Africare and Educate Girls Globally Announce Partnership

Providing education opportunities to girls in the most distressed communities in the world takes them only part of the way to opening up opportunities. For a full impact, steps must be taken to improve their environment outside of the classroom as well. Which is why Educate Girls Globally, a non-profit which promotes female education and embraces education reform has formed a partnership with Africare, a group dedicated to improving the life of struggling communities in Africa via water, sanitation, promotion of good hygiene practices and embracing solutions that require the involvement of the entire community.

EGG in particular works to encourage local communities to get more involved in both the process of education and in the day-to-day operation of their government schools. EGG calls the approach "taking informal ownership" in order to promote reform with within. The ethos of the group is that the changes brought about with the help and involvement of residents produce longer-lasting and more sustainable impact on the people in the community. The group also serves as a bridge between the government ministries of education and the families these schools are designed to serve.

"Educate Girls Globally and Africare share a common commitment to empower communities for community-based development," said A. Lawrence Chickering, Founder and President of EGG. "Having developed our model in two states of India, we have been looking for a partner to expand to Africa; and Africare, which shares our development vision and works in more than twenty-five African countries, is an obvious partner."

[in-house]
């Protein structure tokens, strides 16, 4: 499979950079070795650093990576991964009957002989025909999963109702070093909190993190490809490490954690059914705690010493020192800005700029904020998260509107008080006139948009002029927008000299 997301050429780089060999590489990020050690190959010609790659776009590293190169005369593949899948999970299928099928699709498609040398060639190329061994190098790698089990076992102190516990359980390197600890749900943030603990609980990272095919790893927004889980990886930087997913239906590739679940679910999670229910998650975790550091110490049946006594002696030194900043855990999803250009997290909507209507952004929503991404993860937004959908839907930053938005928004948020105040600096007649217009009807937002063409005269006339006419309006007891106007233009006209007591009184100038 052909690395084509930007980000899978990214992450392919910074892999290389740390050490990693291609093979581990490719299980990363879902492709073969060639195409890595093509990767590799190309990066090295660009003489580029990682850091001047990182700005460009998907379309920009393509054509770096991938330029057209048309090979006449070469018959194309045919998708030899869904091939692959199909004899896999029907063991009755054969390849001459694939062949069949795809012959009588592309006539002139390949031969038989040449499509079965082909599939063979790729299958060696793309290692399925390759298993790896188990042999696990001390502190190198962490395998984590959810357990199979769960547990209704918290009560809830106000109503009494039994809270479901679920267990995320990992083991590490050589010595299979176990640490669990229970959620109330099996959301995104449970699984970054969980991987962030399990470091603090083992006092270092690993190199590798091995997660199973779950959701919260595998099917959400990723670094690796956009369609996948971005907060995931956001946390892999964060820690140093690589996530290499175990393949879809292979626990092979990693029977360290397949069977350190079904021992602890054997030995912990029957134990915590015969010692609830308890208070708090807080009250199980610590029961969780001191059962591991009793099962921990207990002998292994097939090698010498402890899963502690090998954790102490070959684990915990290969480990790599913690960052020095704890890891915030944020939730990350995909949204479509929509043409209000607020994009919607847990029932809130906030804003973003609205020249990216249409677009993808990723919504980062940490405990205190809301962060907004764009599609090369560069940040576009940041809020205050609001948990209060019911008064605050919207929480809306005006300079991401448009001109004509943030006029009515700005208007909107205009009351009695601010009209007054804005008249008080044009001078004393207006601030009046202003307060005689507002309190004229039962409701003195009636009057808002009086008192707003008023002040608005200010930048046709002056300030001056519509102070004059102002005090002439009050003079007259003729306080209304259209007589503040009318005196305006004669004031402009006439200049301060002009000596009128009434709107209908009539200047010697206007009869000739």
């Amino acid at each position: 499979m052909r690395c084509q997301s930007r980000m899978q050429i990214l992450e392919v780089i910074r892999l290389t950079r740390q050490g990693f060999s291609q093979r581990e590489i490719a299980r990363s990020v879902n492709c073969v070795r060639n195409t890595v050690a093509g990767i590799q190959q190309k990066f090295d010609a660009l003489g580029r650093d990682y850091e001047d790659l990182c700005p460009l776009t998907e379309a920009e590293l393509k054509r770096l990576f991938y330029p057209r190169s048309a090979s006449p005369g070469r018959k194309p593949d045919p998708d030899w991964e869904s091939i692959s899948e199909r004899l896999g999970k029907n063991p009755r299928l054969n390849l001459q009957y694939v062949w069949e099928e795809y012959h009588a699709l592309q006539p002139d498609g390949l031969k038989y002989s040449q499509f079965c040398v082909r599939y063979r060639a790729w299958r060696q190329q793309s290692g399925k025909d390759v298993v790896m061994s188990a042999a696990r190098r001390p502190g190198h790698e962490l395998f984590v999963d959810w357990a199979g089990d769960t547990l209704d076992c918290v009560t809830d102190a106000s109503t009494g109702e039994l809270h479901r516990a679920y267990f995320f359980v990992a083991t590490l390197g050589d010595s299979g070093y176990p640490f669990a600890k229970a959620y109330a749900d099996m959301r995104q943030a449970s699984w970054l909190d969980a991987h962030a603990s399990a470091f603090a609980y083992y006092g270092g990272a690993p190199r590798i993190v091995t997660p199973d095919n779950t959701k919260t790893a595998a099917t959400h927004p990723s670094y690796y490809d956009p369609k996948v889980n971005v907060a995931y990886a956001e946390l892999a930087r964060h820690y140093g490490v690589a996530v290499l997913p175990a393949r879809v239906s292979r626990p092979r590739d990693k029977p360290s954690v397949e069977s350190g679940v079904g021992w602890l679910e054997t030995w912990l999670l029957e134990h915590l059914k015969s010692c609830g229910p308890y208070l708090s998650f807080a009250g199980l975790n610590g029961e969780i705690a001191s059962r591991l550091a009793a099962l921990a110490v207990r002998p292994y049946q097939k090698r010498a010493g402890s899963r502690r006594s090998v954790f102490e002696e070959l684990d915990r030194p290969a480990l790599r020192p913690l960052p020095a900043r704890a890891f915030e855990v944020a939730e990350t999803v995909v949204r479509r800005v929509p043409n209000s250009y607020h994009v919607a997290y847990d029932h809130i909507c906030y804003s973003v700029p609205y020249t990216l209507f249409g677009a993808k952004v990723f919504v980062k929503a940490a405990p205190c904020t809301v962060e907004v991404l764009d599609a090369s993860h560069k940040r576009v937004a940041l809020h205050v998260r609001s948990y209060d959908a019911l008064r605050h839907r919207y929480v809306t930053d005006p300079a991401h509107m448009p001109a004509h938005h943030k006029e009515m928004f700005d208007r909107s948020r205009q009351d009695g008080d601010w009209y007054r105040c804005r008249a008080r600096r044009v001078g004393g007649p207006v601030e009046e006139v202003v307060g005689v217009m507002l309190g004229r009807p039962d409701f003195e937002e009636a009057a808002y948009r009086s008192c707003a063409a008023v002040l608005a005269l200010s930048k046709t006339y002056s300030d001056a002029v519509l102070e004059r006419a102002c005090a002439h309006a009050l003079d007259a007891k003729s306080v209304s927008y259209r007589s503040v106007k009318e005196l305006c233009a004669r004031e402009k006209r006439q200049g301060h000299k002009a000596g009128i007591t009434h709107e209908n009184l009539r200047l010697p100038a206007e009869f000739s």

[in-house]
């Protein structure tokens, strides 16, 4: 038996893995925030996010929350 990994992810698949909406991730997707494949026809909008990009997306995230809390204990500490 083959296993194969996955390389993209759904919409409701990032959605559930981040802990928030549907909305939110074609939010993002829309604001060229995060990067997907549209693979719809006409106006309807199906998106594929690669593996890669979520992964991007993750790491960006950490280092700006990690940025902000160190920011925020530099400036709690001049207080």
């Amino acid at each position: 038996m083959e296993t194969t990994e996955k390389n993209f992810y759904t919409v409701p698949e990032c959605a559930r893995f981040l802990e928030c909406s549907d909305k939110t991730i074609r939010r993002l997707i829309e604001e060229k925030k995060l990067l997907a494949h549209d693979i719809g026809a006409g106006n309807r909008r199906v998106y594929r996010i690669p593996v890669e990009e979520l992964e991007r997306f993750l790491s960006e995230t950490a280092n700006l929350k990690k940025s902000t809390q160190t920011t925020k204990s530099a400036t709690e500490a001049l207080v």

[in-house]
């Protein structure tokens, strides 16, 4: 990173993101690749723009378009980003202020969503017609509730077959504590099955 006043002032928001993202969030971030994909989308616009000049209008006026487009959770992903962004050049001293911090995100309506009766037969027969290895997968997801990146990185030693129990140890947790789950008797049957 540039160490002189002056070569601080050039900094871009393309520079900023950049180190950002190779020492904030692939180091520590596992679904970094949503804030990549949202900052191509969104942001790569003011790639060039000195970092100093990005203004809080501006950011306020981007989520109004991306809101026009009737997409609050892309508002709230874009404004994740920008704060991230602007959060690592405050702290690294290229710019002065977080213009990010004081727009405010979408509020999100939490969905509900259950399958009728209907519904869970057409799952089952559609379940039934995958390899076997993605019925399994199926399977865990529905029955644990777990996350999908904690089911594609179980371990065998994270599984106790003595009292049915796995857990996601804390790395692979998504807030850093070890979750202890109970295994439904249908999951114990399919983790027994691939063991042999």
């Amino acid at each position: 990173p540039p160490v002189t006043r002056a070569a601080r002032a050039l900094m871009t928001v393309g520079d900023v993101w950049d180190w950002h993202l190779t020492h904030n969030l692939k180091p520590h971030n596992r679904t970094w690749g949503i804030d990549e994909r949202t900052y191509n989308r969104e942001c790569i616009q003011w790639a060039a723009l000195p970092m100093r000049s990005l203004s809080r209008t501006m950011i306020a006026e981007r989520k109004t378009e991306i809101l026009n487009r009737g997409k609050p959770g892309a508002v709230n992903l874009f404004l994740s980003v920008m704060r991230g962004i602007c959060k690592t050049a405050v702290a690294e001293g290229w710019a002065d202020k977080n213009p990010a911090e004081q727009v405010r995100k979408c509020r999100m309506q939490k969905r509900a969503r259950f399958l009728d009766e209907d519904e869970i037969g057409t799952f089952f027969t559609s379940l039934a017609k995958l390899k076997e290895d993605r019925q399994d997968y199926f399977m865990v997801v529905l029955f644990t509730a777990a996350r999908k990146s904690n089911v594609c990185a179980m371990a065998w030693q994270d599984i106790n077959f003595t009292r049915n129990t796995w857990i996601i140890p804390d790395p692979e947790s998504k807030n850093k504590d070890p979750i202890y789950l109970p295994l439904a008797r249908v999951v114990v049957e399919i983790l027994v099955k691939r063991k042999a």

Together the two groups hope to play on each other's strengths to raise both awareness and funding as well as work to get Africa's communities involved in the development of broad reform projects.

To make all this possible, EGG will continue its efforts to create easily deployable large-scale programs that provide education opportunities for girls residing in some of the poorer and least developed parts of Africa. Long considered the agents of social change, educated women bring social and economic value and add strength to their communities — qualities that drive long-term, comprehensive social change.

"Our partnership will create a powerful new approach to meet the two great challenges to scaling social reform initiatives," Chickering said. "First is to focus on partnering with governments, strengthening governmental programs—in our case, education; and second is to empower the poor themselves as major players in promoting change. These are the two great elements in the EGG model, which we are pleased now to introduce into Africare's projects—potentially, in many countries."

11 22, 2012
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